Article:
open-source licenses meme

Something that might have never crossed the minds of most open-source developers at some point in their careers is the need to license their work. The project that you have been developing is finally ready to be published and shared with the community. All you have to do is post it on a repository (e.g., Github, Hackaday, Gitlab, etc), and, once available, anyone can freely download and modify the project to their liking, because it’s open-source work, right? Well, unfortunately, legal restrictions prevent any unauthorized user from modifying or reproducing the project you have created, unless you have posted a license to use the project in the repository. Without a license that specifies the scope of what can be and what cannot be done with whatever creative work has been shared, the standard copyright laws (Title 17, Chapter 1, section 106 of the copyright law) dictate restrictions and rights. This law states that any modification or sharing of any publicly available creative work, whether it be hardware (e.g., 3D prints) or software (e.g., code blocks) is subject to previous authorization from the author(s). In other words, any potential user of the design or code would need to reach out to the developer for explicit permission.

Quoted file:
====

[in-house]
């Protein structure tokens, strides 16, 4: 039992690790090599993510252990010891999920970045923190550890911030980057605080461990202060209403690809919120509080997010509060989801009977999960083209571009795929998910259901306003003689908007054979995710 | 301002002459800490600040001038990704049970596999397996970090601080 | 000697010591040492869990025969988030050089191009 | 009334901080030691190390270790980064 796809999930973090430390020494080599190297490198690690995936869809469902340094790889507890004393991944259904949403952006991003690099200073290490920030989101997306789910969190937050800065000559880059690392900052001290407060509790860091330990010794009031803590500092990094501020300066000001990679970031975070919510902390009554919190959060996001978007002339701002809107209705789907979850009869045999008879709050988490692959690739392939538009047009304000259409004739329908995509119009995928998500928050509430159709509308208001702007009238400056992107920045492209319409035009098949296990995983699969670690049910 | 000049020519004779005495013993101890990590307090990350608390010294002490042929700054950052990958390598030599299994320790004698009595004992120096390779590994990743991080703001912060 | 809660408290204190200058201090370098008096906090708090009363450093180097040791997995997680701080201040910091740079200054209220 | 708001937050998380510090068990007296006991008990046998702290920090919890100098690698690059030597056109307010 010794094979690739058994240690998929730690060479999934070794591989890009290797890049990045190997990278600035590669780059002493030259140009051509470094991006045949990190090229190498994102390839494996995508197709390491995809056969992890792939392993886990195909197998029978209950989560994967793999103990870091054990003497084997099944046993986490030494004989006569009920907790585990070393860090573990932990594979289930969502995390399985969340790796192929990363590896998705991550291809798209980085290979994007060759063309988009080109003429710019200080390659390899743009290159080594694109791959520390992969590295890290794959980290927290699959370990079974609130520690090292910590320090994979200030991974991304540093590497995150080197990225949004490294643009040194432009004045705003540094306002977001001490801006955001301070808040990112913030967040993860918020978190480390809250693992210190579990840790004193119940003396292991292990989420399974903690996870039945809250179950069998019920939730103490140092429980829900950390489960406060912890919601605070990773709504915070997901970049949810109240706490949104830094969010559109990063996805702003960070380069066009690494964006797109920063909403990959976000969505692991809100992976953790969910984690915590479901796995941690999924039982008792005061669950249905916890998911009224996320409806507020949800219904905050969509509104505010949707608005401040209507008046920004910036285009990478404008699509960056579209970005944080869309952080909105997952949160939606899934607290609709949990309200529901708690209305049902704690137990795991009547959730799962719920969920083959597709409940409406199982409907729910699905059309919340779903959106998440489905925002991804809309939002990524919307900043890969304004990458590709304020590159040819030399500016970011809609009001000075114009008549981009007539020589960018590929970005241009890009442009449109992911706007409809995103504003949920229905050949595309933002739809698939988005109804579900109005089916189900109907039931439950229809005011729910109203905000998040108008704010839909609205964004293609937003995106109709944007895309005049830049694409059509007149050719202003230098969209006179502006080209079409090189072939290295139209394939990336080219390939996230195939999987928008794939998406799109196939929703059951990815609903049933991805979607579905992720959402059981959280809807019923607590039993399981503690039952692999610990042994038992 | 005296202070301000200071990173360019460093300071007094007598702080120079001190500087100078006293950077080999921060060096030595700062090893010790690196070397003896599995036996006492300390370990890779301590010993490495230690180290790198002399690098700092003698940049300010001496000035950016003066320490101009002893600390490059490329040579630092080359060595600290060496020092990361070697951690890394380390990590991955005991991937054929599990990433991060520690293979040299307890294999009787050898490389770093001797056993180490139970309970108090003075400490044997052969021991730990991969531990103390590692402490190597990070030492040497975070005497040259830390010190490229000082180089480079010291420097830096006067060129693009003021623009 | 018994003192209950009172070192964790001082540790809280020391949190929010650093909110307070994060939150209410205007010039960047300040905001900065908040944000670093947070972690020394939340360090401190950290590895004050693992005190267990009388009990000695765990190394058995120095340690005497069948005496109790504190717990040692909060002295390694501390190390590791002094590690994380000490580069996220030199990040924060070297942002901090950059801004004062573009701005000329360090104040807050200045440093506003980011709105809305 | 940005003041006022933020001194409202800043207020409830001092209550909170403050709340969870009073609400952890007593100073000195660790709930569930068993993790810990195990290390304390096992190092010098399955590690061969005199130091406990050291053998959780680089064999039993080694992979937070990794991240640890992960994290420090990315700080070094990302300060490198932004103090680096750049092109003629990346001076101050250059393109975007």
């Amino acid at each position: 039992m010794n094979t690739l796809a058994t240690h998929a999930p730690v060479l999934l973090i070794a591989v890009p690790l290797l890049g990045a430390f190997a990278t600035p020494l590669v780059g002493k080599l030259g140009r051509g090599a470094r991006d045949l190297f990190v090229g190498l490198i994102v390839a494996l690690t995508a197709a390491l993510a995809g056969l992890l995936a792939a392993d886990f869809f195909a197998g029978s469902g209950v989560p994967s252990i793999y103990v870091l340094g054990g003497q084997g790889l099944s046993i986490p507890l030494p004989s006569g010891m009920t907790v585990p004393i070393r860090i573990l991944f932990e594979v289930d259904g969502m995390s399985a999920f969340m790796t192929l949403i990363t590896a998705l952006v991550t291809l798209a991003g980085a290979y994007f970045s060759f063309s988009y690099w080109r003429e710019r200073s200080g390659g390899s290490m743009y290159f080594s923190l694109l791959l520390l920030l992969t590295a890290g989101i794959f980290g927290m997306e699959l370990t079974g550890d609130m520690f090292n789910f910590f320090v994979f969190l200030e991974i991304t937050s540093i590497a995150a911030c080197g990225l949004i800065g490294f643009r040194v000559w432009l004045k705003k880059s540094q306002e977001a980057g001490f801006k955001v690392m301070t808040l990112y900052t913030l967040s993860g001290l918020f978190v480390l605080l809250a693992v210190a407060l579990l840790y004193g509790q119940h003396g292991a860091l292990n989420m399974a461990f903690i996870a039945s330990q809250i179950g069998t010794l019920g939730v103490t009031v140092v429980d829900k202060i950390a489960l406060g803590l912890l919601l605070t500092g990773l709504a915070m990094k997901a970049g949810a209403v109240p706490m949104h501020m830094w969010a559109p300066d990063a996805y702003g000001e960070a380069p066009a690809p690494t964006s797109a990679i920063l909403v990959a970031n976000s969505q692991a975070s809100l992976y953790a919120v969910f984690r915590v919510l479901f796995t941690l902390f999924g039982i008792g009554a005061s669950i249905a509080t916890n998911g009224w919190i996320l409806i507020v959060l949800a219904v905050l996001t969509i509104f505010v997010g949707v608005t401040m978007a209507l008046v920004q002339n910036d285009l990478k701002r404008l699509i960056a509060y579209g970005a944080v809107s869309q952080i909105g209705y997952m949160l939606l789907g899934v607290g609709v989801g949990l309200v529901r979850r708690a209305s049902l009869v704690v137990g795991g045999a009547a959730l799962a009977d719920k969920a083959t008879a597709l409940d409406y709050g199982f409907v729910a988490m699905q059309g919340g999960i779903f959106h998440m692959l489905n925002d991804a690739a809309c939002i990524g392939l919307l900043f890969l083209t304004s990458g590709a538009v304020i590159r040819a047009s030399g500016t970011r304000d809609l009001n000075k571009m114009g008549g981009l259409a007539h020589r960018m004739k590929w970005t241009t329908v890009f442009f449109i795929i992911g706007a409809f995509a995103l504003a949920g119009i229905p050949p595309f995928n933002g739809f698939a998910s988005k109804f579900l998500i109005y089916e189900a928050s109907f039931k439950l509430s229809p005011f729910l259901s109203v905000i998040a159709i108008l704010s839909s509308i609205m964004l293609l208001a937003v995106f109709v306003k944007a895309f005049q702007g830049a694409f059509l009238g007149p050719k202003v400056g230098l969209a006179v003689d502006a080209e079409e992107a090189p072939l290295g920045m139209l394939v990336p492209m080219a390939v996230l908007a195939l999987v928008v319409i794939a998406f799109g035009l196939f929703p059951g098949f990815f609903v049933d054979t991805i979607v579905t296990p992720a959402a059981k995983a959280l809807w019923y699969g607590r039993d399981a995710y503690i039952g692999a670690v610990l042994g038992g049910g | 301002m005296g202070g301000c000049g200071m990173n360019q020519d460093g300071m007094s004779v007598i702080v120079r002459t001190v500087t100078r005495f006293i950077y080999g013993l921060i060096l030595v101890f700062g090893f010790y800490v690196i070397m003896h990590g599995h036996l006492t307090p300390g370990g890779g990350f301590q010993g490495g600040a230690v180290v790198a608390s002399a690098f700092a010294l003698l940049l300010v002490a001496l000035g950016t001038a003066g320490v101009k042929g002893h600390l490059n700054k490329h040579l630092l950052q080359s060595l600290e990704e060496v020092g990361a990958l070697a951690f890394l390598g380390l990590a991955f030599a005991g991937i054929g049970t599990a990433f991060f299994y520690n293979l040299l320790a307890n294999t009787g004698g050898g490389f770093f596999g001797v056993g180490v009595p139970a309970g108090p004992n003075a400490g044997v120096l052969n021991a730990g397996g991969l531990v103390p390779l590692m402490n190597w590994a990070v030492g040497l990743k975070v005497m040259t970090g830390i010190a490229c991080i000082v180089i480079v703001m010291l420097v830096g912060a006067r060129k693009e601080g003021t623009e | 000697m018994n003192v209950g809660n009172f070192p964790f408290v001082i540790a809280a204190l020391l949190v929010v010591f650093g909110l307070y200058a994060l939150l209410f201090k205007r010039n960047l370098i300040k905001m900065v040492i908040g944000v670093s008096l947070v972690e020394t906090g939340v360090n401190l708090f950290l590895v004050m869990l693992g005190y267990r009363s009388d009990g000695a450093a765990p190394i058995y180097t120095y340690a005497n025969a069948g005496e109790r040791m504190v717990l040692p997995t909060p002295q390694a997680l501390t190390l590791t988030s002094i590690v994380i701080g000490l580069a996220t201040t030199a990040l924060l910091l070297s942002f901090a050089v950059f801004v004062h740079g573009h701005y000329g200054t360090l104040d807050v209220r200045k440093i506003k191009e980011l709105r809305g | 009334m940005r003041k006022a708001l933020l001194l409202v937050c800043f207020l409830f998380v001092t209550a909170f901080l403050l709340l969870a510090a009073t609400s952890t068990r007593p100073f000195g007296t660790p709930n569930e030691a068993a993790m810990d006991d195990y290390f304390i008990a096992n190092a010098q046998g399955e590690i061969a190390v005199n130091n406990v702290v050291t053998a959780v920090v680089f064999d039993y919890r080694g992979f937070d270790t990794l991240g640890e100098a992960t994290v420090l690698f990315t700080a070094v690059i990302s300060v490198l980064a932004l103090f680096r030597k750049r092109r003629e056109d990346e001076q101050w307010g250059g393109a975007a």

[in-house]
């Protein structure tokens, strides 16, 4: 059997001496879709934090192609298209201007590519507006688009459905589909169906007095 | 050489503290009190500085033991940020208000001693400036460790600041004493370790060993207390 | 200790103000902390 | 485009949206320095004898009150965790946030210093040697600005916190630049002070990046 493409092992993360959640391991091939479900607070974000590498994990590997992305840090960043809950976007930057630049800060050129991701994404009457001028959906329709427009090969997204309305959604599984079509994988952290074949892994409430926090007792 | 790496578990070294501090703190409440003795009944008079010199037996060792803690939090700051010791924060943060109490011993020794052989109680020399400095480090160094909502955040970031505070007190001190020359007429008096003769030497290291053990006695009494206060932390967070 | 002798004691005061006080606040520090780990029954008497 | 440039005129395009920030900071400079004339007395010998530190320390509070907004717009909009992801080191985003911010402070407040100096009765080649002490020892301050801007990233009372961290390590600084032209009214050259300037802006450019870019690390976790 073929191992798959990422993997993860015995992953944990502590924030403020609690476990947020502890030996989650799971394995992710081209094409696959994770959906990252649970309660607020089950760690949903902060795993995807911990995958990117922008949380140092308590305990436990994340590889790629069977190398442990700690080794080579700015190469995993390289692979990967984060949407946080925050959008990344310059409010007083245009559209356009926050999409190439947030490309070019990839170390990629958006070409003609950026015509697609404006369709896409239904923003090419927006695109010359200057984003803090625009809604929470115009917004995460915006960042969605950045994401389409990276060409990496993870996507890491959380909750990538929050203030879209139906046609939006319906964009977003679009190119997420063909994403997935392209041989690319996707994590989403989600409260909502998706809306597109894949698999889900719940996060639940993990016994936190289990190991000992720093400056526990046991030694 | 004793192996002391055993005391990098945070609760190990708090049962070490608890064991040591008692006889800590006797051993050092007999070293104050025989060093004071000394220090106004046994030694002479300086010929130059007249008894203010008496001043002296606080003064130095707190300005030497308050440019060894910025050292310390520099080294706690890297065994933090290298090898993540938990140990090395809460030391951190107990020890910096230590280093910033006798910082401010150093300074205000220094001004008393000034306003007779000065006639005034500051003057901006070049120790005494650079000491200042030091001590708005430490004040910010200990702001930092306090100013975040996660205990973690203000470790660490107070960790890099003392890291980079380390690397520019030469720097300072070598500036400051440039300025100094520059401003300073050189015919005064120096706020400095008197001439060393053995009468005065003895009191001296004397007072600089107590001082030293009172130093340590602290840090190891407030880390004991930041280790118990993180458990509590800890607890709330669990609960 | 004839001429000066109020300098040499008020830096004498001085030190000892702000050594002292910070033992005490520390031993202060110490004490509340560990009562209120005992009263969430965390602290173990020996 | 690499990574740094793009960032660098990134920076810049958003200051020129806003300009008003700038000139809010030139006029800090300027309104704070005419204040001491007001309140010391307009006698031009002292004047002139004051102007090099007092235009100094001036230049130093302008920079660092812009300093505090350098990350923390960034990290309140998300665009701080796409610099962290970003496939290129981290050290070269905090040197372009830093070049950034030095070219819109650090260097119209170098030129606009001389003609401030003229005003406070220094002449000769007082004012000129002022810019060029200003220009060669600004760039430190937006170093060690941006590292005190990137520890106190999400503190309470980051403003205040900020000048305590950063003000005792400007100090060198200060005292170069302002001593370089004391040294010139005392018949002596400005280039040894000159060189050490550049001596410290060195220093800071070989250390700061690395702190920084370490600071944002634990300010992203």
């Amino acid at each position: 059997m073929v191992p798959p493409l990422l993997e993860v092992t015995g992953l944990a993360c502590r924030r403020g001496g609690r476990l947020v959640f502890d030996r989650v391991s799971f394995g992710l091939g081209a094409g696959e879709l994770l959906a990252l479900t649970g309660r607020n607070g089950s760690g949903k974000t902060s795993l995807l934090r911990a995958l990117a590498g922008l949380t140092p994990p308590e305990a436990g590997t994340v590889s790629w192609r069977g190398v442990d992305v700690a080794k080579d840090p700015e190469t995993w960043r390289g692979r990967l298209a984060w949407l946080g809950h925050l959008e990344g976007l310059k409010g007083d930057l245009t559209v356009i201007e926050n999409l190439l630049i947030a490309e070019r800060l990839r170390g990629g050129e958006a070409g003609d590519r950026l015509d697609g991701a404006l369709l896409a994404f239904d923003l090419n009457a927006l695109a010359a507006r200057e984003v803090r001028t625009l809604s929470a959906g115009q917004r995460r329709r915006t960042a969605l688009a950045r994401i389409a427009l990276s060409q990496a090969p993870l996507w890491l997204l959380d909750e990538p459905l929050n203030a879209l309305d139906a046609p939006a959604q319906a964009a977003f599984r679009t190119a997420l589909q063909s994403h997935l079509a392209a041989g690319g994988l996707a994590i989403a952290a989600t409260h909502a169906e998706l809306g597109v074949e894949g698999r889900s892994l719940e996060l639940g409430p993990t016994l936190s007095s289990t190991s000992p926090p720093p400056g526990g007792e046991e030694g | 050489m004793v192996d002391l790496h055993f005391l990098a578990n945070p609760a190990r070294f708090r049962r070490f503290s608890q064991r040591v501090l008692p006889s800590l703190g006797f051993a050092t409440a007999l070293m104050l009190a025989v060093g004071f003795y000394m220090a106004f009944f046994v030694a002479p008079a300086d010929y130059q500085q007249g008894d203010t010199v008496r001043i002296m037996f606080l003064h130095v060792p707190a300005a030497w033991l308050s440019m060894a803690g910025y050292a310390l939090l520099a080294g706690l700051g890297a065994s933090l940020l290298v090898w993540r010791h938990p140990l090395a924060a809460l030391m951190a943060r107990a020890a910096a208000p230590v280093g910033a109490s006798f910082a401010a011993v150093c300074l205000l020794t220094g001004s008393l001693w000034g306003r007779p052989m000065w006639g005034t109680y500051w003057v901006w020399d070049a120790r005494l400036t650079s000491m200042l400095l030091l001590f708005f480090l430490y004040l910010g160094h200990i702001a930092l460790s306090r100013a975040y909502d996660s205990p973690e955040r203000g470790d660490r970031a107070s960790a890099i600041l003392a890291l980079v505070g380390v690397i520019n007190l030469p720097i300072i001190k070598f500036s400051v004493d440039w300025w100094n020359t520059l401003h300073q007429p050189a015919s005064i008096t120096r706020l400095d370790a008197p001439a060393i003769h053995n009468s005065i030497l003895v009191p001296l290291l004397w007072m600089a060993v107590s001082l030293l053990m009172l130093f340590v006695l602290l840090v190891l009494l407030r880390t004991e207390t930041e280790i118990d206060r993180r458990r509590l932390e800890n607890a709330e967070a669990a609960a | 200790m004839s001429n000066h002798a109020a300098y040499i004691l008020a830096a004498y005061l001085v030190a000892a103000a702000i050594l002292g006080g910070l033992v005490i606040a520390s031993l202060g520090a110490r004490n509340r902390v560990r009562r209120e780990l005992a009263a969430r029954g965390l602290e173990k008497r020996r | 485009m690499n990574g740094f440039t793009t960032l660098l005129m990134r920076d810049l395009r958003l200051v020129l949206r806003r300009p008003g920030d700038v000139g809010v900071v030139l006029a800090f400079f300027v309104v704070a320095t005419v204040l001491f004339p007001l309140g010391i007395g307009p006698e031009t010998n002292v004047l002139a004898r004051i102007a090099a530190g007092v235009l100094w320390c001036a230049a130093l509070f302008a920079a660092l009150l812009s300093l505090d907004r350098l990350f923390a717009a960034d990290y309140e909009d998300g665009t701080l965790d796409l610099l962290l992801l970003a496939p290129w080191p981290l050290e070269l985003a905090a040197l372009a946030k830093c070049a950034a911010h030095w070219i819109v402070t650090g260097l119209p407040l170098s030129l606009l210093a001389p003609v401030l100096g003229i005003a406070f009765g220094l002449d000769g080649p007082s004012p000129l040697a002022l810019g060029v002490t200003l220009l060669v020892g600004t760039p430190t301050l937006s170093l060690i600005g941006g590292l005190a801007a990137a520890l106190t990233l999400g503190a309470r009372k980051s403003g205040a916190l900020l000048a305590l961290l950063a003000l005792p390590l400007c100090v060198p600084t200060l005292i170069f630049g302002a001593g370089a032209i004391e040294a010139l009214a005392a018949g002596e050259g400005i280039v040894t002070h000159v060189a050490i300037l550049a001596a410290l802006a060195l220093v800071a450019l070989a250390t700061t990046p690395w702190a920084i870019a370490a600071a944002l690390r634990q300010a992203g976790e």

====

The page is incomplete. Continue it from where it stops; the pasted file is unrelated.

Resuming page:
Repository sites make it easy to share projects with the community, and they also make it easy to include a license. GitHub, for example, provides authors with a dropdown list of available licenses to add when creating a repository. Even if the project has been already uploaded without a license, licenses can be added later to make the project fully open-source. It is the sole responsibility of the developer to create a new commit on an existing creative work, given the nature of the default copyright laws.

These issues became apparent in our project as we collected and validated designs for 3D-printed objects used in neuroscience research. Along the way, we discovered that several posted designs did not include licenses, and that if we fork the projects into our GitHub repository, then we cannot add a license to the project. As a result, we have had several projects on hold for inclusion in our collections, and will be reaching out to developers this summer to ask them to add licenses to their projects so the designs are fully open-source.

An in-depth discussion of these issues can be found here.

Examples of licenses and a short tutorial on how to add them to your work (on GitHub) can be found here.

If you are interested in the nitty-gritty of what the default copyrights law means, you might check out this website.

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